Get home before dark

To the editor:


This folk tale is for our 21st-century kids in the St. John Valley who, being French in their bones but otherwise Anglophonic, probably never heard about “le Bonhomme de Sept Heures,” even though their parents were deathly afraid of this bogeyman.


As little kids, all of us remember the sun setting after a full day of playing outside and thinking that it was almost time for the Bonhomme de Sept Heures to come out of the shadows. We all knew him, because our parents and grandparents, meaning to get us home before dark, always warned us about him.


Le Bonhomme de Sept Heures, it was rumored, continually roamed the streets of Madawaska and St. David and Frenchville, looking for children who were outside at night after 7 p.m. We had an idea what he looked like, which we magnified into worse: a hideous old man with a ragged top hat and a great overcoat into which he could disappear when the light shone on him.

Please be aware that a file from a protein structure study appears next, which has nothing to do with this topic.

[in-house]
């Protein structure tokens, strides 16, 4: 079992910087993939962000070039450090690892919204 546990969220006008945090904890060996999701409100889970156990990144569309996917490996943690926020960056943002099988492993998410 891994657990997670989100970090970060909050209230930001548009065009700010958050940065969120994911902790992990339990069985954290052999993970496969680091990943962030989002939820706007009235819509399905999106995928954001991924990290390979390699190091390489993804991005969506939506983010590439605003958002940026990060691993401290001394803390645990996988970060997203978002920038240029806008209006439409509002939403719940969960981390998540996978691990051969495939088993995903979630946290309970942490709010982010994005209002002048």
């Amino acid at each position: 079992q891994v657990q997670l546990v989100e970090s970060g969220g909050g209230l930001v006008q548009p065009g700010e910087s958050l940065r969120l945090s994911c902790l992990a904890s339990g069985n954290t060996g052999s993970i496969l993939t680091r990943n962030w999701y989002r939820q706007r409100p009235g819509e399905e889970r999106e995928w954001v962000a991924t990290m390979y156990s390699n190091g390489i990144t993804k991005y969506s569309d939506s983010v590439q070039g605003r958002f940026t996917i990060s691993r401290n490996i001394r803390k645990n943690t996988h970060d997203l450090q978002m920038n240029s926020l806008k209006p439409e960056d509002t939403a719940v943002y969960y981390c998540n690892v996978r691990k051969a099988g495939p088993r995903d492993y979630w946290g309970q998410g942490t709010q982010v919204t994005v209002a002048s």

And he always carried a big burlap sack, as well as a beating stick, which he would whop against the sides of the bag. Normally, he would hide under balconies and in the shadows of trees until the sun set. And then, he would seize naughty children who were outdoors after 7 o’clock and shove them into his sack. Those children were never seen again.


That’s the story of the Seven O’Clock Man. As French kids, even those of you who no longer speak French, you need to know our traditions and folk tales. This is one.

John LaChance

Madawaska Native

Beverly Hills, California

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